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Next-gen Porsche 911 hits the 'ring in Germany

By raccars Published

911

Future Porsche 911 takes to the Nürburgring as components are tested in the body of a 991.

A development mule believed to be for the next Porsche 911 has been spotted being tested at Germany’s Nürburgring, although it is not expected to make an appearance in production form for some years.

The mule is making use of the body of the 991 Carrera 4 with just a few modifications, such as extended wheel arches and wider wings. A full body prototype of the Porsche 911 is expected to make an appearance in the next couple of months.

On track for hybrid model

It is thought that the next 911 will get a wider track to increase stability, which should result in improved driving dynamics and handling. It also hints at the future possibility of a hybrid Porsche 911 as the wider track could be needed to accommodate the hybrid drive train. There seems little doubt that this hybrid idea will become a reality in the future, although whether this will be in the next 911 is another matter.

Erhard Mössle, the director for the 911 product line, confirmed earlier this year that Porsche is looking at the potential of a plug-in hybrid 911, although the challenges of accommodating the necessary technology in the 911 means that it is far from a certainty for the next model.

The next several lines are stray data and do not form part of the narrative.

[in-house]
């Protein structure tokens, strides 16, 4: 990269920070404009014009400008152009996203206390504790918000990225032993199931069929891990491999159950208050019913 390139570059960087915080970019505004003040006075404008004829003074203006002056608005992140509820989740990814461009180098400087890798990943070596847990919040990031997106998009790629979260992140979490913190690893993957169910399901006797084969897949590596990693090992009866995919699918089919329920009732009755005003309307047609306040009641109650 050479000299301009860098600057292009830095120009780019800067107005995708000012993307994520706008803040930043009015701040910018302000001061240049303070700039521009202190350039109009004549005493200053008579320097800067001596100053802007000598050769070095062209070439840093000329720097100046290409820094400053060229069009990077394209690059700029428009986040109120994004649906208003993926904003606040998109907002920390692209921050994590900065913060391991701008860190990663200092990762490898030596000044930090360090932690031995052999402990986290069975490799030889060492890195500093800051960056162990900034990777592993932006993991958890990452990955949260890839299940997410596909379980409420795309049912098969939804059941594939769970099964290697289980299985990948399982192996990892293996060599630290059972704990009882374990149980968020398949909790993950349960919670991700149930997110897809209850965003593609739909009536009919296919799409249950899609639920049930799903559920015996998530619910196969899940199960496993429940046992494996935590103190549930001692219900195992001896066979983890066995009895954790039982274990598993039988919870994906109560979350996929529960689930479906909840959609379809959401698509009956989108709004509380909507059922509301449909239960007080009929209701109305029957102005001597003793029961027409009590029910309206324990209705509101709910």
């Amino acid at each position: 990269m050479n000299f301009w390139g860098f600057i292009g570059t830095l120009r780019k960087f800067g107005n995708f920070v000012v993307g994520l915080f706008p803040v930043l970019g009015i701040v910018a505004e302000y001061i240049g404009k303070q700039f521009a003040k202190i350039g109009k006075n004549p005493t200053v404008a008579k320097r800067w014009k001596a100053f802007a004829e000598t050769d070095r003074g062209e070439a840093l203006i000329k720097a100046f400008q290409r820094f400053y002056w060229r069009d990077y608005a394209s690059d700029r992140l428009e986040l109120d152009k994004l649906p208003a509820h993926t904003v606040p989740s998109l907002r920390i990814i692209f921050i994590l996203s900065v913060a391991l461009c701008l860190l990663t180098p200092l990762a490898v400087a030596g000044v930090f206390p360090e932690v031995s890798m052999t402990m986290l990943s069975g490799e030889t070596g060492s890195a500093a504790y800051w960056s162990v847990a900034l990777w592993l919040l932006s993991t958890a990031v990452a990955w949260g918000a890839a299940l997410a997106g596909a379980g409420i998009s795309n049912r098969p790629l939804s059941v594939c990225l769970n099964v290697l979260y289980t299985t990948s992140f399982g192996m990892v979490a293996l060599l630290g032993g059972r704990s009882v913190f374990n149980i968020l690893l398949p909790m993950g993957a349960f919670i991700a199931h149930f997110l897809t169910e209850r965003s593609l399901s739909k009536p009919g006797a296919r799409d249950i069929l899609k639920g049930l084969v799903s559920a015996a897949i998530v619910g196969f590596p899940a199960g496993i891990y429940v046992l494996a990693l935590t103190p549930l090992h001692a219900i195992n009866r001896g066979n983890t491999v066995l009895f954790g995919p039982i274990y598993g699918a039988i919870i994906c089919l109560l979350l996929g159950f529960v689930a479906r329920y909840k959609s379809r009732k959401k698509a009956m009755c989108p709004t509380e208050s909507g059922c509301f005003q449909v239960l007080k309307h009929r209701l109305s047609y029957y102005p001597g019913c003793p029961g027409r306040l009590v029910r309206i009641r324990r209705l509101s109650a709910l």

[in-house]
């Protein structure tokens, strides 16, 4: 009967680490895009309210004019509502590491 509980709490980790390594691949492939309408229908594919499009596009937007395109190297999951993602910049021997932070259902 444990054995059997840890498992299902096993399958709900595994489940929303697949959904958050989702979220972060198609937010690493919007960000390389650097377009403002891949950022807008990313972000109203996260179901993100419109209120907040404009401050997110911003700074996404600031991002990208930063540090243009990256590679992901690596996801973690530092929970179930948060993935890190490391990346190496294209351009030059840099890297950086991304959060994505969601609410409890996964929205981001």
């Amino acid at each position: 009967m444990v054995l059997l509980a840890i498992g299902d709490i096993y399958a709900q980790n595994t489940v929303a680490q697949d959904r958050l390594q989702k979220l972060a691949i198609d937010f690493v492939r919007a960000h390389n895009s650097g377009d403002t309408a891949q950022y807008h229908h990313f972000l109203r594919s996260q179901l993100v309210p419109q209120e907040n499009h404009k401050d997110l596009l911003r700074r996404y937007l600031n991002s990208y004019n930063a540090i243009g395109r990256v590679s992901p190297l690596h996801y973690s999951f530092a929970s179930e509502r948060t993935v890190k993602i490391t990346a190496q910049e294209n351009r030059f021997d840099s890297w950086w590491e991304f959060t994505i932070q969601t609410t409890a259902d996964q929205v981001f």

A hybrid Porsche 911 would offer a significantly more economical driving choice and would reduce CO2 emissions, but the car is still primarily a performance model and it is likely that it will keep the six-cylinder engine which Mössle added at the start of this year.

The future of the Porsche 911

It is believed the development mule which has just been spotted was trialling components for the new Porsche 911 at the Nürburgring in advance of the launch of a new version of the hugely popular model in 2019 or 2020.

The current version of the Porsche 911 underwent of range of 991.2 updates, which included the addition of new turbocharged engines in 2015. The next model, when it eventually appears, will be the official eighth-generation car. The current 911 was launched in 2011.

The new car is expected to make use of a fresh modular platform and will offer a wider range of power trains, including the potential for the first ever hybrid 911 version.

Porsche is also known to be working on a totally electric production model which is influenced by the Mission E concept of 2015. This is set to make its debut in 2020, whilst other Porsches, including the new Panamera, are set to supplement engine power with electricity to enhance efficiency and deliver a performance a boost.

Oliver Blume, the chairman of Porsche, said that sports cars were generally likely to be slower to offer electric power options because of the inherent weight penalties but he said that even the most popular of models, such as the 911, will eventually have to adjust.

Bloom said that this would not mean the end of the traditional-style 911, however. Instead, the company will cater for fans of both the ‘new and old’. This means that manual gearbox, naturally-aspirated models, such as the current 911R, are unlikely to lose their position in the next generation of the 911 family.

A family affair

It is believed that the next generation Cayman and Boxster, which are expected in 2020, will share the same electronics and hardware as the next 911, as will a much-anticipated Lamborghini model line, if recent rumours are to be believed. Elements of the Porsche platform may also be used if the Audi R8 is reincarnated for a third generation.

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